How to Write a Personal Statement for Grad School
At Seattle University, a personal statement is not required to apply for our Online Master of Science in Business Analytics (MSBA) or Online MBA. However, it can be a powerful tool in making your case to be admitted.
Read below for our tips on making your personal statement stand out, and if you are applying to the MSBA program, what questions you should consider addressing in the essay.
First, ask the right questions.
The one thing your personal essay should not be is just a copy of your resume. The admissions team will already have that, so this is your opportunity to tell them something they cannot find out from your job history or GMAT score.
Is there a reason why you’re interested in this program at Seattle University? What do you hope to accomplish with your degree? You can also consider examining the unique perspective you can bring to the program.
When applying to the Online MSBA at the Seattle Albers School of Business and Economics, we encourage students to respond to one of the following suggestions:
- Describe any work you have done analyzing data to solve a problem, the process used, and software you may have used.
- The Online MSBA program is very quantitative in nature. Highlight your experience with quantitative analysis.
- How might your Online MSBA experience assist your future organization?
Remember, this is your chance to let the admissions team learn more about your past accomplishments, current experience, and future goals.
Create your talking points.
Now that you have had a chance to reflect, it's time to create an outline of your essay. It might be easier to think of these as your talking points, at first. What are the main points about yourself that you want the admissions committee to know? Write them down and then consider examples or beliefs you can use to support each of those points.
For example, you might want to highlight that using data to solve problems has been something you've wanted to pursue for some time. To support that statement, you can explain why you believe big data is changing your industry. Or, give an example of how you have taken the initiative in your current role to use data to influence strategies or went the extra mile to better understand a new programming language or analytics tool.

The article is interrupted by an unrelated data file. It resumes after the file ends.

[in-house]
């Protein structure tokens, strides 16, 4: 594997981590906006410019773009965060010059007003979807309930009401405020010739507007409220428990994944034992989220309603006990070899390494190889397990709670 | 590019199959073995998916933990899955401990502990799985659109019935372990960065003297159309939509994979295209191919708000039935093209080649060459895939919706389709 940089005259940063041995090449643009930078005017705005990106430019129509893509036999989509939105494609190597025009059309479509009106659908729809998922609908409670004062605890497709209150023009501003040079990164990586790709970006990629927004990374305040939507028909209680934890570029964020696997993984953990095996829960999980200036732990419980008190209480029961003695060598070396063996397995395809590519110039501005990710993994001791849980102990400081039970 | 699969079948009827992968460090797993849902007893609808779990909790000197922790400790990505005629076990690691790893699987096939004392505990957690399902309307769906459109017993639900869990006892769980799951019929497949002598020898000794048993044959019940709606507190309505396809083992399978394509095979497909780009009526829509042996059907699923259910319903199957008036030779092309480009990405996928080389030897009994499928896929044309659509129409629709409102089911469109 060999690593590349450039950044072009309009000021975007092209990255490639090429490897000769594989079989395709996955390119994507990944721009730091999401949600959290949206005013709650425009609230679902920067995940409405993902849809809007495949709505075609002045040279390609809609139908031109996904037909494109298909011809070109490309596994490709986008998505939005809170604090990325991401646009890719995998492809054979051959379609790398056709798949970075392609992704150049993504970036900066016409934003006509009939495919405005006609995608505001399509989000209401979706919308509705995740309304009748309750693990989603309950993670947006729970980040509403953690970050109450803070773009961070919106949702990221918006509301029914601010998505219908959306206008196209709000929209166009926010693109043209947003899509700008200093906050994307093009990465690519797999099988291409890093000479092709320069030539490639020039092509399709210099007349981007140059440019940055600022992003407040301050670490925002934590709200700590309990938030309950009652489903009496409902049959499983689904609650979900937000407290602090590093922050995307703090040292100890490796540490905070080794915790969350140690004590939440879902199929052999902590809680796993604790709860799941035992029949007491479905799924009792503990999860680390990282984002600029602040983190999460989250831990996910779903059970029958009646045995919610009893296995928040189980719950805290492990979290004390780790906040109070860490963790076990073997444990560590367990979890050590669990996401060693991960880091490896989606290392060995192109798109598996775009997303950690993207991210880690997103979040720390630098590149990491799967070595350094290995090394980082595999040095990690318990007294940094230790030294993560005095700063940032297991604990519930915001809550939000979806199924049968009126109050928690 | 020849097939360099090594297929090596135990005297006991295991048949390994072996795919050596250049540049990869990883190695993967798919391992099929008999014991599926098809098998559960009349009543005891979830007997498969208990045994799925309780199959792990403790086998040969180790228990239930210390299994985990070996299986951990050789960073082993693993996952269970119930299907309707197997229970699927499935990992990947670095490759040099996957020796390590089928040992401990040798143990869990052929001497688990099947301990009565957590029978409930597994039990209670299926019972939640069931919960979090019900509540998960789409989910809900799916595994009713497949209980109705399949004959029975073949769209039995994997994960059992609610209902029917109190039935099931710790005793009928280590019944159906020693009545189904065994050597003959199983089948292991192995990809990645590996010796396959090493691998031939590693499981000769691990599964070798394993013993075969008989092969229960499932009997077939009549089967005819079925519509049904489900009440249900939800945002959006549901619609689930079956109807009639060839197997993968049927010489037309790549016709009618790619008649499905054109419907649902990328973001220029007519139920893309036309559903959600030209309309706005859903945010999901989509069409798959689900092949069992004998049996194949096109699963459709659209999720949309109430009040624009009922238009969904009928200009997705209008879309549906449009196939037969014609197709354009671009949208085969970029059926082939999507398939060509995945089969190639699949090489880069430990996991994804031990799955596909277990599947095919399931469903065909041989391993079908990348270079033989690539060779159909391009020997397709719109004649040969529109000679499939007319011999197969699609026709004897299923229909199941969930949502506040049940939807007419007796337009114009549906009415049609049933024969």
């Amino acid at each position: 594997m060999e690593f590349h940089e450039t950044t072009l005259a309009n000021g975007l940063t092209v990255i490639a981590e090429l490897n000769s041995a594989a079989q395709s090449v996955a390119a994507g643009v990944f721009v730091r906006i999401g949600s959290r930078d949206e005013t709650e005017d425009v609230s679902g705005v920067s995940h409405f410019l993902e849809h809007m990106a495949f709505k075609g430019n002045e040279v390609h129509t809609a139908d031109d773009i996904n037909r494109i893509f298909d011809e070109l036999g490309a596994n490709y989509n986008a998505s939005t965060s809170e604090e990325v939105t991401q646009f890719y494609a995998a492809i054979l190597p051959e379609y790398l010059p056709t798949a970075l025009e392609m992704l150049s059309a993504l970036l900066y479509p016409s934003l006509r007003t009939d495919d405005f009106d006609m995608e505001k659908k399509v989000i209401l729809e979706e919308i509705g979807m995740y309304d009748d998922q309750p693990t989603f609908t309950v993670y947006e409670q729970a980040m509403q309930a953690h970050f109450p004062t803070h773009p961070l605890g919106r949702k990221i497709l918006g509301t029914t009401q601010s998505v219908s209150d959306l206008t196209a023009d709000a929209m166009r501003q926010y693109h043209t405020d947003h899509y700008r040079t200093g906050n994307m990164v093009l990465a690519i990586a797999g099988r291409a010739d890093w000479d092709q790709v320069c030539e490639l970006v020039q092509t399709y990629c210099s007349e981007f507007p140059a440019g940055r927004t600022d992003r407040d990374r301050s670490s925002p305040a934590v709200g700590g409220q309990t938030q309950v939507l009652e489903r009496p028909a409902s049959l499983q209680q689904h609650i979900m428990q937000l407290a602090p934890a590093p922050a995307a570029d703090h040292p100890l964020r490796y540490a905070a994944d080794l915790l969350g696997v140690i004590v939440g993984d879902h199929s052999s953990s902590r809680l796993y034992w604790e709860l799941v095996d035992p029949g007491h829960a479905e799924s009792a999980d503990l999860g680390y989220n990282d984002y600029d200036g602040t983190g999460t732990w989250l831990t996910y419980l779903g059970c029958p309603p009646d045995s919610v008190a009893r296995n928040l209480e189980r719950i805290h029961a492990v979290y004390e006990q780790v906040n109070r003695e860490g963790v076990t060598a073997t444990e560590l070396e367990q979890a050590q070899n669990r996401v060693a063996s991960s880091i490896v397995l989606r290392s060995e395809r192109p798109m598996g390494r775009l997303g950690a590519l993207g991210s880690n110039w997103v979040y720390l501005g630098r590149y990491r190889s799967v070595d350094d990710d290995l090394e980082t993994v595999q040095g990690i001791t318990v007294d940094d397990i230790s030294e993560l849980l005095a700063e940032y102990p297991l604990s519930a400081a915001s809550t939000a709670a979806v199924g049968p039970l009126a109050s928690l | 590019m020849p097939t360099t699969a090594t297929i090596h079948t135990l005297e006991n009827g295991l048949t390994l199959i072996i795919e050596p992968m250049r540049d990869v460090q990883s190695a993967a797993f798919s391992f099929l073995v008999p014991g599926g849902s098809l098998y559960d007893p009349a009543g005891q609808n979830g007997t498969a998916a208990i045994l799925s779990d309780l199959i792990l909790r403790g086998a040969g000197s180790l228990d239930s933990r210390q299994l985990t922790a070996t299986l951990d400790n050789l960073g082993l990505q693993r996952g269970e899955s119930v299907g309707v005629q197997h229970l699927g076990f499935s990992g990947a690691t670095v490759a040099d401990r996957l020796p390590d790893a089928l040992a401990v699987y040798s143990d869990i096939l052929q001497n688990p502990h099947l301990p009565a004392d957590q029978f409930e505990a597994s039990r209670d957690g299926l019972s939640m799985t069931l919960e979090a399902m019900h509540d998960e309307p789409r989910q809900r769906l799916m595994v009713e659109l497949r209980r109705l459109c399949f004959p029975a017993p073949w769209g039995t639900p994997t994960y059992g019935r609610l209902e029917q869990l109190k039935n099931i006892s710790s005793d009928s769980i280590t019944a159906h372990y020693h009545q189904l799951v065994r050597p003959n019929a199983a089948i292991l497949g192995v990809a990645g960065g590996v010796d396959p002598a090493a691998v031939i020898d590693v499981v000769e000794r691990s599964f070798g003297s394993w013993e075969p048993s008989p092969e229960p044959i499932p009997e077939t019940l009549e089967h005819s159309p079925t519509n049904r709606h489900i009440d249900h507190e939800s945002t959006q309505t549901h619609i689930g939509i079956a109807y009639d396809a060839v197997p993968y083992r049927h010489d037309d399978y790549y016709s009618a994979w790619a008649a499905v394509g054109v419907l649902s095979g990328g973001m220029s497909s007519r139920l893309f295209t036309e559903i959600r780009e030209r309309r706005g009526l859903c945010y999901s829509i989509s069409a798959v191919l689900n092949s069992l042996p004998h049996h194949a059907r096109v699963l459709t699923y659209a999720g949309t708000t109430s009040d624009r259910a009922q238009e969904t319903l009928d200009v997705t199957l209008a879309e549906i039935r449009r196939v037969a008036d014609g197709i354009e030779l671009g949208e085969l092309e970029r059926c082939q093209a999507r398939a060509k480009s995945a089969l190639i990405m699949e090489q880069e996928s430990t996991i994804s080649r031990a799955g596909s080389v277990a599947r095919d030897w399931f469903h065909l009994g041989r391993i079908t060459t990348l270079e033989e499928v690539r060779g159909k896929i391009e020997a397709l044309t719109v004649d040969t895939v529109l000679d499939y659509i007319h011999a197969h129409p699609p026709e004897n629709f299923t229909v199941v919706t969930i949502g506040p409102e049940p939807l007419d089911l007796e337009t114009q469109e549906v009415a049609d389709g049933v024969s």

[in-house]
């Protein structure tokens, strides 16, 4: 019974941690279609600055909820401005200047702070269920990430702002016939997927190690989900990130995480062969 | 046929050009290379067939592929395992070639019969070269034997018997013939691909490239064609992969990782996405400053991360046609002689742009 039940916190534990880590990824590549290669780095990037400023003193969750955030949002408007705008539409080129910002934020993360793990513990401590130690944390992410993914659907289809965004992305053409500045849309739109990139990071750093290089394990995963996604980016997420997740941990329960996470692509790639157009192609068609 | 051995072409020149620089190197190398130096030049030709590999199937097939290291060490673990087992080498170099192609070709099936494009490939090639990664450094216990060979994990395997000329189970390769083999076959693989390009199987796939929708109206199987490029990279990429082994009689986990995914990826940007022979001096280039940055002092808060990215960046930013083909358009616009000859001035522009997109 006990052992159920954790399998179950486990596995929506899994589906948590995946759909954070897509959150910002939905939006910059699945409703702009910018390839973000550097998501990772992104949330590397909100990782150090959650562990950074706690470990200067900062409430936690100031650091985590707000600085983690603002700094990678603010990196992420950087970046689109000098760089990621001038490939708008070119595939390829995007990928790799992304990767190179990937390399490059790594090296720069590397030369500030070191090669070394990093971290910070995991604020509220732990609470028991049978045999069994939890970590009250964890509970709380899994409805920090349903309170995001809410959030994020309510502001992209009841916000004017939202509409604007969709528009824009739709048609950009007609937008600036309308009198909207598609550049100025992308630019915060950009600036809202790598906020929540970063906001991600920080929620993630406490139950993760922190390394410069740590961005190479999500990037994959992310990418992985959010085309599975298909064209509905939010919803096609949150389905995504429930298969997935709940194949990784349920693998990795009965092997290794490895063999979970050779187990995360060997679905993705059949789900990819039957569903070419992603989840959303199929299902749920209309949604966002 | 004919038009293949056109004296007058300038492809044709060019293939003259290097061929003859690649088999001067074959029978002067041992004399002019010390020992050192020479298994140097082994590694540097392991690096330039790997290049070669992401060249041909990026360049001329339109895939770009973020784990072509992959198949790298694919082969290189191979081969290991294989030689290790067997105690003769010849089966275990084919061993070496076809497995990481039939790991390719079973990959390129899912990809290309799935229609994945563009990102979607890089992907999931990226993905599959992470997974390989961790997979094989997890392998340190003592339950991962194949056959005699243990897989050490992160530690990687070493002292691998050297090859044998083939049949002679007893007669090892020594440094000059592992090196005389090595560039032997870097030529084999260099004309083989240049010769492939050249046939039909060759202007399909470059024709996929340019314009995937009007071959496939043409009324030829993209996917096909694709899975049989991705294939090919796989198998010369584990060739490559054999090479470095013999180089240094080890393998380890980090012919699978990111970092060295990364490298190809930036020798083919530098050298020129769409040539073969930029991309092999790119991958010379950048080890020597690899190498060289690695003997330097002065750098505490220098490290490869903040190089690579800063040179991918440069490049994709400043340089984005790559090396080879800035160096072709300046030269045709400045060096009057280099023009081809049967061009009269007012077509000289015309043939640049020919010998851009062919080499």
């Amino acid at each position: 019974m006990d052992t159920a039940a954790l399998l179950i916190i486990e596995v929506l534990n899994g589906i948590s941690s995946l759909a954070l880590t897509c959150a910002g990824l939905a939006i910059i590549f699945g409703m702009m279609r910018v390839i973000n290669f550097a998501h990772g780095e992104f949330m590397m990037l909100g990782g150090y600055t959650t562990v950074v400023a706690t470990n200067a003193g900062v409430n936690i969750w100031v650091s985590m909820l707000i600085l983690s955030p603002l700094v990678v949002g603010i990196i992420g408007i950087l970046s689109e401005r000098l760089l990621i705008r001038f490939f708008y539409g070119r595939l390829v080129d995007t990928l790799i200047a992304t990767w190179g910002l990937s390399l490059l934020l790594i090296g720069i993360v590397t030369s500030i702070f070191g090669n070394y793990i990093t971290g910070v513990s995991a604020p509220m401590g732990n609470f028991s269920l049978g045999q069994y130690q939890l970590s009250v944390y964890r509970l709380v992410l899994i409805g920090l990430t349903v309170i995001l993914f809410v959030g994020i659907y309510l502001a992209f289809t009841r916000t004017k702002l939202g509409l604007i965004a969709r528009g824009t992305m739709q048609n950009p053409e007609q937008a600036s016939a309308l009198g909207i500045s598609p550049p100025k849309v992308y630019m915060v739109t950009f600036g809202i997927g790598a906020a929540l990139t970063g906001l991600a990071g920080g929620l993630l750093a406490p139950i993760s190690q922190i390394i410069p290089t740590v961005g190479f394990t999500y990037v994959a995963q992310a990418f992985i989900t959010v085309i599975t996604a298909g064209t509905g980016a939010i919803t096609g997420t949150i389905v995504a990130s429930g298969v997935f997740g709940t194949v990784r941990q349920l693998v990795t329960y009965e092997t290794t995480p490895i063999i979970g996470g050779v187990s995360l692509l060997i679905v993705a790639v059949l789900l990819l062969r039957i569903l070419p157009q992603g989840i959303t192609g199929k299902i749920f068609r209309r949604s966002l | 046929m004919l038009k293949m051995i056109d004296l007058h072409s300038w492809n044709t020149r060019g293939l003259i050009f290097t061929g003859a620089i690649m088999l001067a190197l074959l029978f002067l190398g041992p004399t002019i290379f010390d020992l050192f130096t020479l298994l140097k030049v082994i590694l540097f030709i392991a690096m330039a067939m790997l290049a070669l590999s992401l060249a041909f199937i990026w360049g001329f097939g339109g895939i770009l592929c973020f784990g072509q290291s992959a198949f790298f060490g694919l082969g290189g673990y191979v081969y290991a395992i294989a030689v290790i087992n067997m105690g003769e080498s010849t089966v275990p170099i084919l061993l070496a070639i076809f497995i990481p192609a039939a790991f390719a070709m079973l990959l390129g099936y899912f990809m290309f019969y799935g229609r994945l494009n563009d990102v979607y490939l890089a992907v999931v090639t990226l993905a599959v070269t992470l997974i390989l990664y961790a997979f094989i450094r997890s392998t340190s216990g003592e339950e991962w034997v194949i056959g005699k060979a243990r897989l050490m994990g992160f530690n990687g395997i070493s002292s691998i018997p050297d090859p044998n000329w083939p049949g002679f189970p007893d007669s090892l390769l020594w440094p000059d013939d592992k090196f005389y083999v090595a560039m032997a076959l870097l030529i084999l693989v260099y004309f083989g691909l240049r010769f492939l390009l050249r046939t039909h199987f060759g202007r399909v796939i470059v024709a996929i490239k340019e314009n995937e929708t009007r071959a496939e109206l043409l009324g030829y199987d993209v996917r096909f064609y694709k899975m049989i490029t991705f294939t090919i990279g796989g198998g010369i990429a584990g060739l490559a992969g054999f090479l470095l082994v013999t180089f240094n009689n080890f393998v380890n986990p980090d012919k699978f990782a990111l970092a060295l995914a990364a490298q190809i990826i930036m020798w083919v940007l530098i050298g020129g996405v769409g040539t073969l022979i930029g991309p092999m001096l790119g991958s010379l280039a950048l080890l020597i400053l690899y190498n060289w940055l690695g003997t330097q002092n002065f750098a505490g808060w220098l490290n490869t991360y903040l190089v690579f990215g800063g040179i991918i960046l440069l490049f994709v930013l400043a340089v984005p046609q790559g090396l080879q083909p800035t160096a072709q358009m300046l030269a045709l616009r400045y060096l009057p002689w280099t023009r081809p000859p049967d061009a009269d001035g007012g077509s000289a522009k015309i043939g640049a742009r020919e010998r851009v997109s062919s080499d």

As you do this, you might find that you don’t have enough information to back up an assertion you’ve made about yourself. If this point is more of a goal or a skill you’d like to develop, you can phrase it as something you hope to learn from the program. You can also decide to combine two related talking points into a single stronger one.
Write your essay.
Now that you have an outline drawn up, it's time to sit down and get to work. Many writers find it helpful to initially start on a "first draft," meaning a very rough version of their essay. Instead of trying to make each word choice and sentence perfect, they give themselves the freedom to just get their thoughts on the page, no matter how rough or disjointed. If you do not consider writing to be your strong suit, a rough draft can help ease the pressure of staring at a blank page.
Once you have completed your rough draft, editing begins. It will be easier now to see how you can complete those half thoughts and half sentences; you will also be able to see if you left out any important information or if you failed to describe something as clear as you thought you had.
Take a break and look again.
One key thing for a personal statement is to give yourself plenty of time to write. Of course, the act of writing an essay requires a certain amount of time, but you need to make sure you give yourself enough space to reflect and review what you have written.
Ideally, that means looking at your personal essay more than once. Being able to take a day or two to clear your head and then look at it again with a fresh pair of eyes is a crucial step.
Further, it's also important to ask a trusted friend or colleague to read through your personal statement. Having someone else’s opinion and perspective can be invaluable for proofreading and for content. What seems perfectly clear to you may read as confusing to someone not familiar with your background. Also in many cases, a colleague can point out skills that you failed to highlight or remember a situation where your input made a real difference.
Submit your application to SU today.
As you're finalizing your essay, be sure to double check that you've not only responded to the prompts given to you, but that you also have the other required materials for admission including transcripts, application fees, and your GMAT or GRE score.1 Be sure to confirm you need to submit those materials in the first place. For our Online MBA and MSBA programs, test waivers are available and certain Seattle University graduates are eligible for the alumni admissions pathway.
Before you get started, learn more about the admissions process to Seattle University’s Online MSBA program.
1 During the COVID-19 pandemic, the GMAT/GRE testing requirement is now considered optional for anyone applying to a non-law graduate program that begins in the 2020-21 academic year (summer of 2020 through spring of 2021).